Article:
Movies

The Iconic Speech In ‘Independence Day’ Was Almost Delivered By… Kevin Spacey

To commemorate the 25th anniversary of Independence Day, the filmmakers and cast revisited the making of one of the most defining films of the 1990s in an oral history of the film for The Hollywood Reporter. Written by Dean Devlin and directed by Roland Emmerich, Independence Day was the team’s follow-up to Stargate, and the two had kicked off a bidding war after knocking out the script in just under a month. The film eventually landed at 20th Century Fox, but while the studio was in love with the script, things got touch-and-go when it came to casting.

According to Devlin, at one point, Kevin Spacey was eyed as the top contender for the role of President Thomas Whitmore, which ultimately went to Bill Pullman. Via THR:

DEVLIN I knew Kevin [Spacey] since high school. We had just seen The Usual Suspects, an early cut. The original idea was to portray the president as a villain, and it was going to be a twist that he’s heroic when he gets in the plane [at the end of the movie]. That’s why we were pushing for Kevin Spacey. At one point we said, “We can get Kevin for $200K right now. In a year from now he’s going to win an Oscar and he’s going to [cost] $2 million.” The studio executive said, “Kevin Spacey will never win an Oscar in my lifetime.”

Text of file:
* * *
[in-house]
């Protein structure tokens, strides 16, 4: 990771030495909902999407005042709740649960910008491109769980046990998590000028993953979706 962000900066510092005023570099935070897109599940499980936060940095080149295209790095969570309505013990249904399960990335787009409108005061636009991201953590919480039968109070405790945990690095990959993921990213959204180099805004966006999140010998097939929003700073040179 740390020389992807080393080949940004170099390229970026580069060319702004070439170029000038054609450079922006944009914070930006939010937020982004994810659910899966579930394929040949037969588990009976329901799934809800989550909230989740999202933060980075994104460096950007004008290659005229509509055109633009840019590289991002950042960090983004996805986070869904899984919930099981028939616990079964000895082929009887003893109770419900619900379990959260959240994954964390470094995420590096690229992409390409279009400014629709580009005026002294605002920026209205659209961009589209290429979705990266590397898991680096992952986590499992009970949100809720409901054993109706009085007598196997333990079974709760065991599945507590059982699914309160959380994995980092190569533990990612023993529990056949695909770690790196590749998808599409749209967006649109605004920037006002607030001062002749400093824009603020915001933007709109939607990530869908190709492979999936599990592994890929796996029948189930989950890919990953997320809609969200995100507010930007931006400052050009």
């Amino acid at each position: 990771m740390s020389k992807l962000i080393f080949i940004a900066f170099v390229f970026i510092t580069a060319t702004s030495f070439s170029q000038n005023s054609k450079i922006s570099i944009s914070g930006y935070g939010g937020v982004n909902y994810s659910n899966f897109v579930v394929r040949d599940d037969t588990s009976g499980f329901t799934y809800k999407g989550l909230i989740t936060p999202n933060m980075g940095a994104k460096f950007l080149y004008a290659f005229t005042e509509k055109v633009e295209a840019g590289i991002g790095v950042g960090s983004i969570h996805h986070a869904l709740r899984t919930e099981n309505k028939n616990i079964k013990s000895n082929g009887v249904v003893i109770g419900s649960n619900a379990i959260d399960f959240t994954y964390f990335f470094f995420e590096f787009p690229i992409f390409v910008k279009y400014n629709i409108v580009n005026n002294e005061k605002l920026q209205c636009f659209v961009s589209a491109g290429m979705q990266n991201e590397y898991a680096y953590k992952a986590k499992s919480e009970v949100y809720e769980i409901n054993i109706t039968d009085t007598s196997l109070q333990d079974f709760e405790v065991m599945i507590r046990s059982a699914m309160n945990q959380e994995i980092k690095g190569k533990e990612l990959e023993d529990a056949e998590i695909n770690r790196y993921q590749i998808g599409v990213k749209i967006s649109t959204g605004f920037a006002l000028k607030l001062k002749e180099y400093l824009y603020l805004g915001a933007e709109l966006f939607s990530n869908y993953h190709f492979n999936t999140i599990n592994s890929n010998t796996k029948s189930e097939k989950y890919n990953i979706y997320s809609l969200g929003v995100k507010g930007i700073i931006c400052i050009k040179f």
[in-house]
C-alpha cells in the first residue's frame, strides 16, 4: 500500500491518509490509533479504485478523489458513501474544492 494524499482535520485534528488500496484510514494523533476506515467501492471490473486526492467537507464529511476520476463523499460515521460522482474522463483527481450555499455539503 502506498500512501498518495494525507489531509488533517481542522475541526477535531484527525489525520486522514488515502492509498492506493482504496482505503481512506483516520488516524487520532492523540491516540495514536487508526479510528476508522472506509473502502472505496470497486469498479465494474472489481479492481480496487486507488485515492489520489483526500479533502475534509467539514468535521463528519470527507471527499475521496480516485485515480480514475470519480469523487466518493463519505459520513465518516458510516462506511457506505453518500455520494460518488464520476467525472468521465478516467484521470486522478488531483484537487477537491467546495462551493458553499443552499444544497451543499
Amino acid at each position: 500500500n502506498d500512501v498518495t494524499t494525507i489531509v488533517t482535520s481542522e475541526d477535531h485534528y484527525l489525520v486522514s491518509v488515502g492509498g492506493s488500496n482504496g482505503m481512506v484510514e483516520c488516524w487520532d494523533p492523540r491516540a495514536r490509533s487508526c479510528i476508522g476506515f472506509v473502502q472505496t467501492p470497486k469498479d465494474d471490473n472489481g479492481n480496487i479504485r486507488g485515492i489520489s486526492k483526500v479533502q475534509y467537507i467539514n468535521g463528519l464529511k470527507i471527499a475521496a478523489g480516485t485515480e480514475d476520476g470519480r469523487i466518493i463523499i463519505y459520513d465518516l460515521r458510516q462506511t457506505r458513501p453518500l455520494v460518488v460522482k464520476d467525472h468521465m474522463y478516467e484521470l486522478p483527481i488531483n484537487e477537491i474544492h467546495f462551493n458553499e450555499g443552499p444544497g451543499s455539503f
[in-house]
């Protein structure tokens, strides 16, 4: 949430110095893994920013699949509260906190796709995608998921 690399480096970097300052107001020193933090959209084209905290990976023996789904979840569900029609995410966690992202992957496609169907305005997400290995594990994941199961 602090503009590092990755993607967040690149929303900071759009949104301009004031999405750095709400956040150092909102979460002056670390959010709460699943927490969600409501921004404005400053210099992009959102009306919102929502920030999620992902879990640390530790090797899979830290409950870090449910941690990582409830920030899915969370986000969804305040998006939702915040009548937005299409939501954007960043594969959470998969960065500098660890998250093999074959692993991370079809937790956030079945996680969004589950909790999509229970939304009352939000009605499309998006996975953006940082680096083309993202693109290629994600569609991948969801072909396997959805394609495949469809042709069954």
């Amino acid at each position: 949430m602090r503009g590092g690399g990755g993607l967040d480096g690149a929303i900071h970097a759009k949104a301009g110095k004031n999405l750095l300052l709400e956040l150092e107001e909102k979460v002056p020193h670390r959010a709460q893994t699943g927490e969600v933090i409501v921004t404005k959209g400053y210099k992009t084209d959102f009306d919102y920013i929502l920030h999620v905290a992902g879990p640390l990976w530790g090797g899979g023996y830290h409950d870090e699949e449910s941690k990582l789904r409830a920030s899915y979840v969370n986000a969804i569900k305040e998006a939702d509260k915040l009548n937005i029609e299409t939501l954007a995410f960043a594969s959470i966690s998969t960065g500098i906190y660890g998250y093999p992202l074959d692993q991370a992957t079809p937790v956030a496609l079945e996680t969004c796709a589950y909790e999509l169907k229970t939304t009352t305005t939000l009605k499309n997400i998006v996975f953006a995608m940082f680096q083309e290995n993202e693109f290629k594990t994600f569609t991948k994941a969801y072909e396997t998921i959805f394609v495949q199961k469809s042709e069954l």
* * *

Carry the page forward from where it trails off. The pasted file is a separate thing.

Fortunately, for everyone involved and fans of the film, Spacey did not get the part, and Pullman ended up delivering the iconic “Today, we celebrate our Independence Day” speech. Although, that pivotal scene almost went down in flames when it came time to shoot it. According to Devlin, he had just fired off a quick draft of the speech when he initially wrote the script and never went back to rewrite it. As he raced to the set to rework the rousing rallying cry just as it was about to be filmed, he found Pullman already prepared and given it the flourishes we now recognize thanks to hours of devouring historical speeches in his trailer.

“I remember how good it felt to have a certain fatigue in it,” Pullman recalled. “The extras were tired. The ADs are tired. That fatigue can spread. And then I just thought, ‘This is good. It really feels like we need to get everybody roused up a little bit, and get ready for the fight.'”

(Via The Hollywood Reporter)

×